Inexperienced pilots tend to grasp the controls in a vice-like ‘death grip’ that prevents them making the small control adjustments that are necessary for a smooth flight. I was certainly no exception and it’s a miracle that the top of the cyclic didn’t explode in my hand in those first few minutes. To keep myself from ripping the cyclic out of the floor in frustration, I kept silently repeating to myself, “relax … Relax … RELAX DAMMIT!” In my unskilled hands, the little Squirrel was as skittish as a dragon-fly; flitting from place to place seemingly of its own accord. “Small inputs”, M intoned repeatedly as I feverishly worked away to keep the aircraft stationary. “All you need to use is your thumb and index finger”.

After another short rest, it was time to tackle the collective; which I found to be probably the most difficult of the three controls. A helicopter pilot can anchor his heels to limit his range of tail rotor inputs, and compel himself to use only two fingers on the cyclic, but the forces that position the collective come from his shoulder and are therefore much more difficult to regulate. If the trainee pilot over-corrects for an upward or downward trend, he may find himself making oscillating control inputs of escalating magnitude that results in the aircraft either rocketing skywards or plunging earthwards. As I levered the collective up and down like a hand-pump, I noticed M working pretty hard. When the hour finally drew to a close, I think we were both equally exhausted. “You just need more practice”, said M as he efficiently whisked our Squirrel back to the flight line. But inside, I felt just like that five-year-old on his brother’s bicycle; awkwardly wobbling his way across the backyard.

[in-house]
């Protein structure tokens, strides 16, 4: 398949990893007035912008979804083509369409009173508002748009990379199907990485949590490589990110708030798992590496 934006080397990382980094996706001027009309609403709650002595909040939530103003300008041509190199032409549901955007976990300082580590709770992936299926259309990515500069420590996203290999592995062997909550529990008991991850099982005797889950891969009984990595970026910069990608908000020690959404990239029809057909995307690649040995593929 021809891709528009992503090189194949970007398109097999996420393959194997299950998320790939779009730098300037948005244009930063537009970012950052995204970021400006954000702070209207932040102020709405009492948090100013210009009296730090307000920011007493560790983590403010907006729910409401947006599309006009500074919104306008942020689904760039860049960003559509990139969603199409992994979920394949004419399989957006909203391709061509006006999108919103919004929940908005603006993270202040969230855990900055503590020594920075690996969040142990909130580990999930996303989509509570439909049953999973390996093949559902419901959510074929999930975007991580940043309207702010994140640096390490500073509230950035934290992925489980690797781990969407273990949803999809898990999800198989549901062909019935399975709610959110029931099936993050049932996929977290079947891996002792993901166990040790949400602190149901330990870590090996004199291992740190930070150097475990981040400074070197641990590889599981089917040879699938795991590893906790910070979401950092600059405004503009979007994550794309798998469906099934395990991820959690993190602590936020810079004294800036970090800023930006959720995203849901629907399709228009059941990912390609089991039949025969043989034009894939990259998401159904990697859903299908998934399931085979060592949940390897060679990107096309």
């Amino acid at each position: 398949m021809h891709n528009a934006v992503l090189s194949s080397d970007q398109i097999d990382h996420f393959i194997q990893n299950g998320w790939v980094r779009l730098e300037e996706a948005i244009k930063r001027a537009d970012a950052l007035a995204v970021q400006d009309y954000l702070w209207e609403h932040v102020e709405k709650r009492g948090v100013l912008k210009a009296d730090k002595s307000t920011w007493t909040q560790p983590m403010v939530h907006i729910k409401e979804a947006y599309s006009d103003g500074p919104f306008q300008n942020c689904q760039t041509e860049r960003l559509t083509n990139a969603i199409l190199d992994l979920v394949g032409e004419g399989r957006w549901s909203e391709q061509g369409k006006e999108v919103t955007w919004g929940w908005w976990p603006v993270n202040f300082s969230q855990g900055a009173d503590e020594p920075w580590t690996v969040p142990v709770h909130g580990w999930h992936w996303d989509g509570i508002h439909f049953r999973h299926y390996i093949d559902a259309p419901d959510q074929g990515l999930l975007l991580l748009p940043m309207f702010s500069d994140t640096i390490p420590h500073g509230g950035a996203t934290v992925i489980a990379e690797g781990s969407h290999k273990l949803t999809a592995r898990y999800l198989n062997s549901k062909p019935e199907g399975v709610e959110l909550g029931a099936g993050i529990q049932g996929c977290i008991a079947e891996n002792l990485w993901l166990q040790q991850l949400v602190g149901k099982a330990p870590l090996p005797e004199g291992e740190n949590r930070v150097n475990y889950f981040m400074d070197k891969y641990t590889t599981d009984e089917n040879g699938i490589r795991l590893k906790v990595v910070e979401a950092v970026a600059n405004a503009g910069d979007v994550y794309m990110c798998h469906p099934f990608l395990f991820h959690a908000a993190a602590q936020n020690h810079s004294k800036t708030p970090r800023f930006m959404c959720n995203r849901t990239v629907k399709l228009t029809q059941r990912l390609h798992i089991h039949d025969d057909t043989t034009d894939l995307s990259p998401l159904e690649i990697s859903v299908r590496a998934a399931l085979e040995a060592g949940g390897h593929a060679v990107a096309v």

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I was writing about air to ground weapons training, when I recalled this little story.

When you went out to the bombing range, you didn’t carry actual bombs. They weighed 500 lbs, and were obviously somewhat dangerous. You were also limited in just how many you could carry. So, for practice bombing, we used 25 lb practice bombs. You could carry a couple of racks of them, at six bombs per rack. Six runs around the pattern was enough for most bombing trips anyway.

In early ’82, a number of war shot weapons needed to be used for proofing purposes. That meant that the squadron was allocated some real 500 lb high explosive bombs. The CO could have shared them amongst the pilots, but he decided instead to load up three aircraft with them, and to have a competition to decide who got to drop them.

He came up with two teams. Basically, himself, the senior pilot, and the air warfare instructor, on one team. And the other team consisted of three of most junior pilots. So, all of the experience stacked against lots of enthusiasm. The SP and AWI in particular, were going to be impossible to beat.

So, when you can’t win cleanly, the only option is to cheat. We put our heads together and tried to work out how we could enhance our own scores (could we bribe the range staff?), or alternatively, how to knobble the CO’s team.